Vegan boot and people dressed in tops by Thesus.

Thesus favours transparency, responsible manufacturing practices, and lower-impact materials as a means of creating long-lasting, positive change.

Find the boots in EU sizes 36-46.

See the rating.

Shop Thesus.

Le Pirol

Rated: Great
woman wearing blue sweater and man wearing orange sweater from sustainable brand Le Pirol

Le Pirol is a Nordic knitwear brand tailored for a modern, sustainable lifestyle. Shop the range in sizes S-2XL.

See the rating.

Shop Le Pirol.


Rated: Good
sustainable fashion brand groundtruth

UK-based GROUNDTRUTH grew from three sisters’ shared belief in the power of collaboration, and their drive to protect people and nurture the planet. Together, they saw the opportunity to design problem-solving travel goods that drive positive change: reducing plastic pollution and improving people’s lives.

See the rating.



Rated: Good
black vaude puffer jacket

Vaude is a European family-run outdoor wear brand. It sustainably produces clothes and materials for the outdoors, using eco-friendly materials, like recycled fabrics. It is also a member of the Fair Wear Foundation and has a Code of Conduct that covers all of the ILO Four Fundamental Freedom principles. Find the range in 2XS-4XL.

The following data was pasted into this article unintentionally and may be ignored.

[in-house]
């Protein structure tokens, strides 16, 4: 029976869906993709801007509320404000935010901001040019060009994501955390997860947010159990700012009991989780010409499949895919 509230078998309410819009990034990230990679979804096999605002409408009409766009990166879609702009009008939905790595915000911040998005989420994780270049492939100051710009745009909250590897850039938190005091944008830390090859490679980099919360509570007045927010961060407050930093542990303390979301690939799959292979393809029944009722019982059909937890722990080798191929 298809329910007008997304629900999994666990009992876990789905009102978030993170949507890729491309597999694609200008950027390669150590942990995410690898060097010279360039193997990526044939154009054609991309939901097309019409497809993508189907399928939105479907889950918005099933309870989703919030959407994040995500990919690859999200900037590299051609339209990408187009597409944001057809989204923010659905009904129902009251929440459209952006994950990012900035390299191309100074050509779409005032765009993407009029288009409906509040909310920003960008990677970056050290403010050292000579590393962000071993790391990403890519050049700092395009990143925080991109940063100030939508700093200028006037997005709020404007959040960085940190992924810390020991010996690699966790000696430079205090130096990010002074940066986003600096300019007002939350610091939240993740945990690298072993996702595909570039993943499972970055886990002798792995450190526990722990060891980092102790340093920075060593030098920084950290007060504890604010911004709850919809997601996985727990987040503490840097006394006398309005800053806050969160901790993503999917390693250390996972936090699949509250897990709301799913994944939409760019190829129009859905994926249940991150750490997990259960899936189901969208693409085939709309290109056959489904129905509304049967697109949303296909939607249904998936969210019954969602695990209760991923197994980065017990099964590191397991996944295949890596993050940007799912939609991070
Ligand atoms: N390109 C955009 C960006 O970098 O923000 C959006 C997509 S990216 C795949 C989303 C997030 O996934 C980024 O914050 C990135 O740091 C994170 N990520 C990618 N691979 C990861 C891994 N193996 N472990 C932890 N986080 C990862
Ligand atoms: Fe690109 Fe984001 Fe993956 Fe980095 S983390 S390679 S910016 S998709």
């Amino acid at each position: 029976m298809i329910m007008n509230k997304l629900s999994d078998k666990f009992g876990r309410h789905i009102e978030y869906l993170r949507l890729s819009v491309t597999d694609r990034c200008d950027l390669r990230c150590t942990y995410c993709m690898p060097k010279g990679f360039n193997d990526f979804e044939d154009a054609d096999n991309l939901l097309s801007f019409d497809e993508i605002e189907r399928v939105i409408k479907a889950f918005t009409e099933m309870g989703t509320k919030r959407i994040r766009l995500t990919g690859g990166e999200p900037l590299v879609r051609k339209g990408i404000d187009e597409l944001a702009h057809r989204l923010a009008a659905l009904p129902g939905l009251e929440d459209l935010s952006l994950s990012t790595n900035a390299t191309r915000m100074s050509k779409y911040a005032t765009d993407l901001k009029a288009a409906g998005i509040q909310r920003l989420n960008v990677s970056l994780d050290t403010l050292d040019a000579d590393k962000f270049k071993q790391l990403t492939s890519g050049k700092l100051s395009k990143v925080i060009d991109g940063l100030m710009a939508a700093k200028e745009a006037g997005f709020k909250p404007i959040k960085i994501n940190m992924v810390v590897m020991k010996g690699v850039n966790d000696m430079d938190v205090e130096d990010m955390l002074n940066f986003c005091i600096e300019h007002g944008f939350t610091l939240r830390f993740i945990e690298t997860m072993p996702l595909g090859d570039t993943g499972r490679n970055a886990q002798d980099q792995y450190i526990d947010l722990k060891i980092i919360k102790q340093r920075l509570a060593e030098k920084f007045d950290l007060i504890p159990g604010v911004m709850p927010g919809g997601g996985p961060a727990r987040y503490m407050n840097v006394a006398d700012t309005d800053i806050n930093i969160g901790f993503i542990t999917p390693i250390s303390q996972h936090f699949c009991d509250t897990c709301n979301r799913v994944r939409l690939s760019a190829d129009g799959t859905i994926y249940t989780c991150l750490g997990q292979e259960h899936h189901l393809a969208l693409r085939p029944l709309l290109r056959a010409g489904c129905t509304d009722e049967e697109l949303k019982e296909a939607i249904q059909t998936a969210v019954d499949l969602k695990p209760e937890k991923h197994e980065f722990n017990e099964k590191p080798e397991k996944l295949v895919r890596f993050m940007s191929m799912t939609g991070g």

See the rating.

Shop Vaude.


Rated: Great

pinqponq is a German brand that makes stylish and functional bags out of recycled plastic. It sources materials under the Fair Wear Foundation Code of Conduct and traces all of its supply chain. The brand is also 100% vegan.

See the rating.

Shop pinqponq.


Rated: Good

Sweden’s Sandqvist makes a range of stylish, everyday bags from backpacks to handbags. It uses organic cotton and recycled fabrics and is a member of the Fair Wear Foundation. Sandqvist even has its own workshop which repairs and upcycles old bags into new products.

See the rating.

Shop Sandqvist.

Shop Sandqvist Pre-Owned @ Vestiaire Collective.

Napapijri (Pre-Owned)

Rated: It's A Start

Napapijri was born in 1987 in the shadow of Europe’s highest peak, Mont Blanc, where an Italian manufacturer of travel bags gave outdoor apparel a new meaning by combining innovative materials and close attention to style. The brand has made a public commitment to reduce greenhouse gas emissions and uses a few more responsible materials.

See the rating.

Shop Napapijri Pre-Owned @ Vestiaire Collective.

Editor's note

Feature image via Columbia, all other images via brands mentioned. Good On You publishes the world’s most comprehensive ratings of fashion brands’ impact on people, the planet and animals. Use our Directory to search thousands of rated brands.